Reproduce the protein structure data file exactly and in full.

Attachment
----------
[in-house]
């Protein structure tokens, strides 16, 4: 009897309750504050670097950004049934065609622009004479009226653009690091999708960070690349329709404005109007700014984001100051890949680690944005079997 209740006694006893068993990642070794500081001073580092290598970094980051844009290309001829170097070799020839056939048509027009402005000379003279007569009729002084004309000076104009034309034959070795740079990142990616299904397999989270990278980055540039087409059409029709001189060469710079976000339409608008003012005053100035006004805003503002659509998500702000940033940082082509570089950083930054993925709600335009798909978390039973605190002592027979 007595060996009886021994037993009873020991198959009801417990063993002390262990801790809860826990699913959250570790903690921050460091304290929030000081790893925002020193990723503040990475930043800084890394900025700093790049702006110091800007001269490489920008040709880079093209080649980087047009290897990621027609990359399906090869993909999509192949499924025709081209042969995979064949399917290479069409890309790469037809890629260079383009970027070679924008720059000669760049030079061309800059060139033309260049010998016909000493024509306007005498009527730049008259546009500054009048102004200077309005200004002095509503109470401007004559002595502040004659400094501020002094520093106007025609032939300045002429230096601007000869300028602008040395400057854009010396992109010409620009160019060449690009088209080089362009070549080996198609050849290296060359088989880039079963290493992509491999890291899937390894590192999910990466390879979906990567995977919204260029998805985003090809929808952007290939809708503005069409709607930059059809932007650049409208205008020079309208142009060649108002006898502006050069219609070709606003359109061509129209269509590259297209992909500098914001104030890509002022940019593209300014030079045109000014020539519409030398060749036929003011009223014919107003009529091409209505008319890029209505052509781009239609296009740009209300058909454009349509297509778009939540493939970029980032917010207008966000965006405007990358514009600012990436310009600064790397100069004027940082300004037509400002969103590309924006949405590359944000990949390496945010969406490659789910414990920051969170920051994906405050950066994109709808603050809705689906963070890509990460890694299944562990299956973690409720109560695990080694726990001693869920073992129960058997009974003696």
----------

[in-house]
């Protein structure tokens, strides 16, 4: 009897309750504050670097950004049934065609622009004479009226653009690091999708960070690349329709404005109007700014984001100051890949680690944005079997 209740006694006893068993990642070794500081001073580092290598970094980051844009290309001829170097070799020839056939048509027009402005000379003279007569009729002084004309000076104009034309034959070795740079990142990616299904397999989270990278980055540039087409059409029709001189060469710079976000339409608008003012005053100035006004805003503002659509998500702000940033940082082509570089950083930054993925709600335009798909978390039973605190002592027979 007595060996009886021994037993009873020991198959009801417990063993002390262990801790809860826990699913959250570790903690921050460091304290929030000081790893925002020193990723503040990475930043800084890394900025700093790049702006110091800007001269490489920008040709880079093209080649980087047009290897990621027609990359399906090869993909999509192949499924025709081209042969995979064949399917290479069409890309790469037809890629260079383009970027070679924008720059000669760049030079061309800059060139033309260049010998016909000493024509306007005498009527730049008259546009500054009048102004200077309005200004002095509503109470401007004559002595502040004659400094501020002094520093106007025609032939300045002429230096601007000869300028602008040395400057854009010396992109010409620009160019060449690009088209080089362009070549080996198609050849290296060359088989880039079963290493992509491999890291899937390894590192999910990466390879979906990567995977919204260029998805985003090809929808952007290939809708503005069409709607930059059809932007650049409208205008020079309208142009060649108002006898502006050069219609070709606003359109061509129209269509590259297209992909500098914001104030890509002022940019593209300014030079045109000014020539519409030398060749036929003011009223014919107003009529091409209505008319890029209505052509781009239609296009740009209300058909454009349509297509778009939540493939970029980032917010207008966000965006405007990358514009600012990436310009600064790397100069004027940082300004037509400002969103590309924006949405590359944000990949390496945010969406490659789910414990920051969170920051994906405050950066994109709808603050809705689906963070890509990460890694299944562990299956973690409720109560695990080694726990001693869920073992129960058997009974003696």